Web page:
“The Handwritten Letter” is a song in the form of a love letter from The Poet to his wife, telling her, “I need you when I’m bruised and broken / It’s all that keeps me here and hoping.” He admits his weaknesses, one of which is not feeling like he’s enough when he’s “out on his own.” The song follows “The Stigma” and allows The Poet to express his feelings despite what others think about gender expectations.

Having a gentler beat, “The Question, The Answer” is The Poet’s mind wandering to the end of his relationship with his wife and the end of his own life. He wonders how his relationship will end but also contemplates suicide. Walters sings, “Is it also a beautiful nightmare, on the other side? / Will I send my breath to a lost prayer, will it change my mind?” The Poet is wondering if his pain will end if he died and if he’ll decide not to commit suicide if he prays. With mental illness comes suicidal thoughts for many people, which is what this song emphasizes.

The album enters the bargaining stage in “The Reaper.” The Poet has attempted suicide and is now facing Death but has realized he no longer wants to die. “He leaves my wrists untied / Offers his hand, and he tells me to decide / Now I’m begging him to let me keep my wasted life / Please, it’s not my time,” Walters sings. As It Is wants to make it clear that many people struggling with mental illness attempt suicide, and those who have survived their attempts realize they don’t actually want to die; they just want the pain to go away.

In the song “The Two Tongues (Screaming Salvation),” The Poet finds himself in a situation in which he needs to choose between his wife and Death, as they both give him something to look forward to. “Her voice like a sunrise / His voice like temptation,” Walters sings. “She sings to me softly / He’s screaming salvation.” However, he knows he no longer wants Death, so the temptations Death gives him don’t appeal to him anymore.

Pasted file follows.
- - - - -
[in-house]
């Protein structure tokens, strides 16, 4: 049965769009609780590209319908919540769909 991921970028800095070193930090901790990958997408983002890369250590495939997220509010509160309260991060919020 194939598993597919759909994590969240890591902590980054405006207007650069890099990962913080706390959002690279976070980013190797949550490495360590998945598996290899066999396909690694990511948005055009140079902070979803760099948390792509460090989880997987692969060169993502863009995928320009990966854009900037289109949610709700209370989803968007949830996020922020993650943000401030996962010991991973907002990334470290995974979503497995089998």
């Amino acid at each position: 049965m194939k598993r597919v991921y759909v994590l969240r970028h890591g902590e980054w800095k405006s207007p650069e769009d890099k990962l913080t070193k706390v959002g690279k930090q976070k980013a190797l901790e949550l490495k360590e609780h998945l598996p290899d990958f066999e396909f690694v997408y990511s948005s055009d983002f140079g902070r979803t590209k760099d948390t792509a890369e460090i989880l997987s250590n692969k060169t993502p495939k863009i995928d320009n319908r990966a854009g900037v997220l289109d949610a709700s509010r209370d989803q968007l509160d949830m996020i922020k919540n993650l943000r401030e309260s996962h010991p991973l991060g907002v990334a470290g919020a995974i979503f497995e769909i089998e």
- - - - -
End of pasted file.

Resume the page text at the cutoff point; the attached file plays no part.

In “The Truth I’ll Never Tell,” The Poet withdraws the expression of his feelings and chooses to conceal them like people expect. He says, “And I could tell you how I’ve really been / But would you even want to know? / Don’t want to bring you down, down, down.” He’s seen what expressing his feelings can do to others, so he doesn’t want them involved. In society today, when people express their feelings, they are judged for it and it can cause others to feel down, so people end up keeping their feelings inside even though it does more harm than good.

The last stage is acceptance, and it begins with the song “The Haunting,” which tells the tale of a suicide, not necessarily about The Poet. Suicide is a serious topic, and taking one’s own life is tragic. Unfortunately, mental illness can lead to this event, and it doesn’t only impact the one who has died. The bridge in this song, sung by the band’s vocalist and guitarist, Ben Biss, shows the result of the suicide: “Can you feel your sister staring at your grave? / And would you take it back if you could see her face?” As It Is wanted to make the effect clear for those with mental illness because they don’t need to end their life to stop the pain, and if they do, it will hurt others.

The Poet’s story continues in “The Hurt, The Hope” when he uses self-harm as a coping mechanism to take the emotional pain away. “Because we all / Need to feel release / Because we all / Wanna be at peace” is part of the chorus. Just as suicide can be a result of depression, so can self-harm, which also should never be taken lightly. At the end of the song, The Poet repeats the line, “It’s got to get better,” as he has some hope for his future.

Completing the album, “The End” brings The Poet to accept all he’s been through, and it leaves him coming to terms with the fact that “nobody’s listening.” It’s the case for many people with depression, as many believe no one cares enough to help them. To end the song and album, The Poet repeats, “This is the end,” which Walters explained, saying, “The most beautiful ending we could have given the record is where you can reach your own conclusion, or you can believe there is a conclusion in what we’ve written.” The ending of the new As It Is album is up to fans’ interpretations. Does The Poet live or die in the end?

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Michelle Dreyer

Southern New Hampshire University